Different Forms, Different Rules
The standard forms of construction contract used in the UK, such as JCT and NEC do not refer to concurrent delay. In contrast, the FIDIC 2017 rainbow suite of contracts does include a sub-clause on concurrent delay. FIDIC leaves it to the parties to set out rules and procedures to cover this situation in the Special Provisions.
The question is then ‘What do the parties place into the subclause and how does that fare when considered in respect to English law?’
This leaves the parties to set out an express provision in the contract to deal with concurrency. North Midland Building Ltd v Cyden Homes Ltd  EWHC 2414 (TCC), the Technology and Construction Court (TCC) clarified that the parties to a contract are free to allocate the risk of concurrent delay.
If they don’t and they leave this open to interpretation, then what follows is a regurgitation of some of those well-articulated issues.
The hurdles of the Royal Brompton Hospital NHS Trust v Hammond (2001) 76 Con. L.R. 148, where debate was had as to the two events starting and finishing at the same time, was subsequently criticised as too narrow.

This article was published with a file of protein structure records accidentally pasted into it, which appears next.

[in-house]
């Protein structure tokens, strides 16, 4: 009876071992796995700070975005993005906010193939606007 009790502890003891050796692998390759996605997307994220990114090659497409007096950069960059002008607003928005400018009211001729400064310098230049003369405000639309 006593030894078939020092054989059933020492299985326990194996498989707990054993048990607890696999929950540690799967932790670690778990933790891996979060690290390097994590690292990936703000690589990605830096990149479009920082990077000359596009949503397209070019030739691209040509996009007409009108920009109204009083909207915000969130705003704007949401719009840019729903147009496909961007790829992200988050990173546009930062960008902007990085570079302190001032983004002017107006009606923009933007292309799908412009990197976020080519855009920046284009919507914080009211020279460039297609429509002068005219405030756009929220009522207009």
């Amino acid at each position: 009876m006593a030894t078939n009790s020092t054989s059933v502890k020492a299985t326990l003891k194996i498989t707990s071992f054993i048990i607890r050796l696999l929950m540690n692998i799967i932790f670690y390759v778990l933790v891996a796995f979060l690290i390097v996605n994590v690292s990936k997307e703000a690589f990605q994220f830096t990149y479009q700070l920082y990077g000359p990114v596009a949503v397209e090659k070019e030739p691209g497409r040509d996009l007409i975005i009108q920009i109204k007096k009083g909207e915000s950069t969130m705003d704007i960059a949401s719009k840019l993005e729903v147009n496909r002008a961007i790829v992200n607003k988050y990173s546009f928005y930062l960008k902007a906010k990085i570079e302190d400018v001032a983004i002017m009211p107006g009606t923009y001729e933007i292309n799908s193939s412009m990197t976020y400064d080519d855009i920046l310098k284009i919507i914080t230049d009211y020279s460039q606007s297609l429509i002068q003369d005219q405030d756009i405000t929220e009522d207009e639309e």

Simmons & Simmons On Concurrency
Simmons and Simmons’ view is that in,
“Walter Lilly & Co Ltd v Mackay  EWHC 1773 (TCC), the Malmaison approach was taken and the judge was of the view that where two or more events caused delay and one of them was a relevant event, the contractor was entitled to a full extension of time on the terms of the extension of time clause, in this case under the JCT Standard Form of Building Contract, Private Without Quantities, 1998 edition.”
The principle of ‘time but no money’ appears sensible. It exists in situations where:
- The contractor is entitled to an extension of time (during a period of concurrent delay).
- But the contractor is not entitled to a payment for loss and expense in respect of an employer risk event.
In such circumstances, this accords with certain provisions set out in the Society of Construction Law Delay and Disruption Protocol.
This general principle (or maybe rule) was outlined in De Beers UK Ltd (formerly Diamond Trading Co Ltd) v Atos Origin IT Services UK Ltd  EWHC 3276 (TCC).
The Joy of the Return
The joy of travelling from place to place is that it allows an opportunity to learn and reflect on these issues. Many other issues leading to disputes exist. They are well documented and need to be considered in terms of the contract. But on evenings in the Zimbabwean sunset, enjoying dinner in a restaurant named ‘The Bishop’s Mistress’ and reciting the words of Kipling with my colleagues,
“If England was what England seems
An’not the England of our dreams,
But only putty, brass,an’paint,
‘Ow quick we’d drop ‘er! But she ain’t!”
Returning to England to the late autumn of the black tie dinners of the Worshipful Company and the TCC anniversary, I carry the words of Kipling’s poem ‘The Return’ with me.
As always, if you would like to discuss any of the issues raised in this article, give the team a call or get in touch today.